Sunday, June 24, 2007

Toadies - Hell Below/Stars Above

Hell Below/Stars Above

If you couldn't tell, I'm really strapped for time this week (work, work, and, uh, work!), so I'm going to be brief.

When I think of overlooked albums that should be reconsidered and granted near-classic status, I think of Miltown. Kidding! I really think of the Toadies's misunderstood and certainly underexposed sophomore release Hell Below/Stars Above

These Texas boys seemed happy enough to mine grunge after the fallout, forging it with the kind of post-hardcore that was beginning to really build up steam at the time on Rubberneck, the band's one moment o' fame (that moment being the charting single "Possum Kingdom"). But, nothing (even a six year wait!) could prepare the world for Hell Below/Stars Above, a slice of muscular, aggressive rock that was as catchy as all get-out and compelling at every turn. Not only was it incredibly well-crafted, but it burned with the kind of passion that you just don't expect from a band's second album.

Unfortunately, the mainstream never caught on (probably because it took six damn years), relegating this prime slice of 21st century rawk to blogs like this one that happily sing its praises. Worth a look, trust me.

Saturday, June 23, 2007

Kagrra - Gozen


If you couldn't tell, I'm really strapped for time this week (work, work, and, uh, work!), so I'm going to be brief.

In Japan, there's an artistic movement dubbed "visual kei." From Wikipedia:

Visual kei (ヴィジュアル系, vijuaru kei?, literally "visual style") refers to a movement in Japanese popular culture characterized by the use of eccentric, sometimes flamboyant looks. This usually involves striking make-up, unusual hair styles and
costumes, often, but not always, coupled with androgyny or distinctively feminine or bishōnen aesthetics.

Kagrra sorta/kinda fits in with these groups. Why bring this up? Just a friendly warning before you fall in love with these, uh, "beautiful creatures"* like my friend accidently did with Dir En Grey (whoops!).

Anyway, the pull of Kagrra, for me anyway, has been the music, an irresistible mix of western pop/rock with incredibly catchy hooks and a slight nod to the heritage of Japan. It sounds distinctly Western, yet something that could only from Japan at the same time. At times, it's gorgeous, filled to the brim with a certain melancholy that's easy to translate even if the words and the band's look aren't. "Ihoukyou" is the standout, starting out like a cheesy rocker and evolving into something that's sublime by pop standards, a perfect anthemic chorus and a bridge that rocks in a special Eastern kind of way.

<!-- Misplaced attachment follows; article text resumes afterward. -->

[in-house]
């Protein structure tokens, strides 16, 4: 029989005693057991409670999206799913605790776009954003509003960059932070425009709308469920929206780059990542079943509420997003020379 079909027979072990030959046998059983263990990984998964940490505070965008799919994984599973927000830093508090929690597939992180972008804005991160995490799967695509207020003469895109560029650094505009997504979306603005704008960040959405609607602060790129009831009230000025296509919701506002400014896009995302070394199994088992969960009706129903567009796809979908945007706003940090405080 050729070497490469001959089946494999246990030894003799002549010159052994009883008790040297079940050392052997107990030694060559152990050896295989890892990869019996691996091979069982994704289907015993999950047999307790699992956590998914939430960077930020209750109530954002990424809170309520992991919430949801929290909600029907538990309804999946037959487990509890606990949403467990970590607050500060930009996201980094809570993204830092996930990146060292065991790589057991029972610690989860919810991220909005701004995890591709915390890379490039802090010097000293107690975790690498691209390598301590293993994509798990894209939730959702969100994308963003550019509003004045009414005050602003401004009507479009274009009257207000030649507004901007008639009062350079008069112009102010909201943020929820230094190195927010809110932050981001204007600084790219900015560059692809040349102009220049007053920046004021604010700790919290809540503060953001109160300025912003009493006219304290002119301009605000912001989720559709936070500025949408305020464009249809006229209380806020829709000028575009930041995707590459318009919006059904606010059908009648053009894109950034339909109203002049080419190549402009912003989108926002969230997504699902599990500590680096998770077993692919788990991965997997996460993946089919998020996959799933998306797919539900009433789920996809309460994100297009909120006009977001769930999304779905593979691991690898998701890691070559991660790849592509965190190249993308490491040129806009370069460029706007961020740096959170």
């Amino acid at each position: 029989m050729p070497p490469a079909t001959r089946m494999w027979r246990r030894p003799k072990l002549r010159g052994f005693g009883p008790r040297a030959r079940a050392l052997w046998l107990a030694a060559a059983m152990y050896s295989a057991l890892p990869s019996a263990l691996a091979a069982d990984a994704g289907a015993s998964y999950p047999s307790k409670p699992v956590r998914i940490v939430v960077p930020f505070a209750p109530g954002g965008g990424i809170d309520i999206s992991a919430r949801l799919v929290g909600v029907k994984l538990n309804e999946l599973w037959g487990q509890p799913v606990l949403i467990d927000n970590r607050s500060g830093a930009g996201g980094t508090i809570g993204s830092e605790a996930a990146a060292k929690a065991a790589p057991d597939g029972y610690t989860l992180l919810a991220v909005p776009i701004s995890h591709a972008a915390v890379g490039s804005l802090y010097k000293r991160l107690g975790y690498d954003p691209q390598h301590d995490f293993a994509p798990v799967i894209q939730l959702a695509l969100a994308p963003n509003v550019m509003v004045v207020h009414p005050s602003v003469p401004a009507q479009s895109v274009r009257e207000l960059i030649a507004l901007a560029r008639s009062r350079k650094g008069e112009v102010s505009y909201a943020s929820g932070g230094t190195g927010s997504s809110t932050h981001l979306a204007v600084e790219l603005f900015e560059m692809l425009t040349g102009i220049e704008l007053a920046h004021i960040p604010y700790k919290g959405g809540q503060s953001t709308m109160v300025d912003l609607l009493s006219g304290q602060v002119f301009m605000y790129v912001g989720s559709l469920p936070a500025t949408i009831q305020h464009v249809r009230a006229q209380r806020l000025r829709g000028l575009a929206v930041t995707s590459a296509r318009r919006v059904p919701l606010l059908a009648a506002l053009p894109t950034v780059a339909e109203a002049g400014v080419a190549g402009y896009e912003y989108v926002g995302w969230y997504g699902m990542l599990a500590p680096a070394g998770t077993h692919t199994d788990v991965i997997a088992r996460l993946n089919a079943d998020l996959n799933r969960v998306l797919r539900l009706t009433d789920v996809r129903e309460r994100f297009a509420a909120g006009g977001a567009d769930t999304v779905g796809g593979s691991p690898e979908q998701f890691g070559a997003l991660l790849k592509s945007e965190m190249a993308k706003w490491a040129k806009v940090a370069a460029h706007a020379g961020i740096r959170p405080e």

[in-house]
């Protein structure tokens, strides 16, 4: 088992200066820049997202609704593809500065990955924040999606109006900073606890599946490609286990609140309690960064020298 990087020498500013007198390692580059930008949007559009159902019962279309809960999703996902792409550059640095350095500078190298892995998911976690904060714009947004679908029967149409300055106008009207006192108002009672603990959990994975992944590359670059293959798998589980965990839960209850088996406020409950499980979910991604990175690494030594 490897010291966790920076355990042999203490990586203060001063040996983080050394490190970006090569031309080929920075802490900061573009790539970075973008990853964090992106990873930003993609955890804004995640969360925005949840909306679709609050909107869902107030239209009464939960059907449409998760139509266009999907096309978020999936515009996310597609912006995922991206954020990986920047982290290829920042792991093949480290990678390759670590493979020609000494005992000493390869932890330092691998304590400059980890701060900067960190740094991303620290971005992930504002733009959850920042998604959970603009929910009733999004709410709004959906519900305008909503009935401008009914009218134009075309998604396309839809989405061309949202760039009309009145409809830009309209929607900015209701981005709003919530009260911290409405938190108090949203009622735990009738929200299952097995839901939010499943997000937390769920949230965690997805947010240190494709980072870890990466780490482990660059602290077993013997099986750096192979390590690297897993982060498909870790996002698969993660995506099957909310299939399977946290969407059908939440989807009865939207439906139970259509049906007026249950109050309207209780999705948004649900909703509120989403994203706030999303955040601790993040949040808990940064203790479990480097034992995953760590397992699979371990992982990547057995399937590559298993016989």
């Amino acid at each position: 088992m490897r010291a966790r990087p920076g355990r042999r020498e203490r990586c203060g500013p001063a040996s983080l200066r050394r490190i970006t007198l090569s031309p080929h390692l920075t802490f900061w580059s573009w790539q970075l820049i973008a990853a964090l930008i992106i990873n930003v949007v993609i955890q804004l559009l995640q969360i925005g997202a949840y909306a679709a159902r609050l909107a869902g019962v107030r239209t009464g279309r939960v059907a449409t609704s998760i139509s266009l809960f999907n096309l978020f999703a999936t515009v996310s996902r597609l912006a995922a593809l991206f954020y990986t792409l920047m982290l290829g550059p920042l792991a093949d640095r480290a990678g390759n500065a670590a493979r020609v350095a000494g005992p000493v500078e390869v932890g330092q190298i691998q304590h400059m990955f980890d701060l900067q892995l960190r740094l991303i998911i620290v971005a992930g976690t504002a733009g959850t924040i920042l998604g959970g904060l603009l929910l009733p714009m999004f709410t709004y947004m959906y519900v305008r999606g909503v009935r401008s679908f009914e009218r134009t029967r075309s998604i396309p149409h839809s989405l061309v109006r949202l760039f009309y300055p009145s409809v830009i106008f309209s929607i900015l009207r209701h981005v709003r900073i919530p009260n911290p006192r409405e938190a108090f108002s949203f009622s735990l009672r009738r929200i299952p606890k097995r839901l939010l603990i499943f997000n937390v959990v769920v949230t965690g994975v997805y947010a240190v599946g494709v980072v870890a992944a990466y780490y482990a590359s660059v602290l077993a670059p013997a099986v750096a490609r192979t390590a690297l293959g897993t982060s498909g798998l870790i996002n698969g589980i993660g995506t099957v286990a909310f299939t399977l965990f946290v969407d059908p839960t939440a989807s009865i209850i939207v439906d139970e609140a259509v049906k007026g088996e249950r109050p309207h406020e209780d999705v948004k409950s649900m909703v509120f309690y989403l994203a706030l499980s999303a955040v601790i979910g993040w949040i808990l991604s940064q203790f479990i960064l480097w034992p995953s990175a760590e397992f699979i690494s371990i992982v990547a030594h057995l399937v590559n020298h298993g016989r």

A must.

*Friend's words, not mine.

Friday, June 22, 2007

Steve Reich - Drumming


If you couldn't tell, I'm really strapped for time this week (work, work, and, uh, work!), so I'm going to let AMG's D. J. Hoek lead you through this one:

Following intensive study of West African music at the University of Ghana in 1970, Steve Reich returned to the United States with a heightened interest in polyrhythm and the desire to compose his first large-scale work. The resulting composition, Drumming (1971), requires more performers, employs greater variety in instrumentation, and — at ninety minutes in length — is longer than any of Reich's earlier works. This more expansive approach represents the culmination of Reich's experiments in phase shifting and positions Drumming as one of the first masterpieces of musical minimalism.

Although Reich's time in Ghana introduced him to the music and traditions of another culture, his studies there were most important in reinforcing his own predilection with repetition and slowly changing patterns. While the shifting polyrhythms of his compositions at the time seemed foreign to Western art music, Reich found similar manners of organization in African drumming, and this sense of musical heritage encouraged him to continue his experiments.

In Drumming, a single rhythmic pattern provides the source material for the entire composition. Although this sort of economy also characterizes most of his earlier pieces, Reich develops this cell not only through rhythmically shifting repetitions, but also through varying timbral combinations.

Each of the four parts that comprise Drumming — performed in sequence without pause — features a particular instrumental-vocal ensemble: Part One is written for bongos and male voice; Part Two is for marimbas and female voices; Part Three is for glockenspiels, piccolo, and whistling; and Part Four, the composition's apex, includes all the instrumental and vocal forces from the previous sections. These instrumental combinations would prove significant: the instrumentation for mallet percussion appears in a number of Reich's later works, and the textless vocalizations recur in Music for Mallet Instruments, Voices, and Organ (1973) and Music for 18 Musicians (1976), as well as in many works by fellow minimalist Philip Glass. By melding the crisp precision of percussion with the inherent lyricism of human voices (which are at times extended by whistling and the use of the piccolo), Reich creates smooth transitions between sections of contrasting orchestration while maintaining the timbral and textural interest that enhances Drumming's fundamental rhythmic momentum.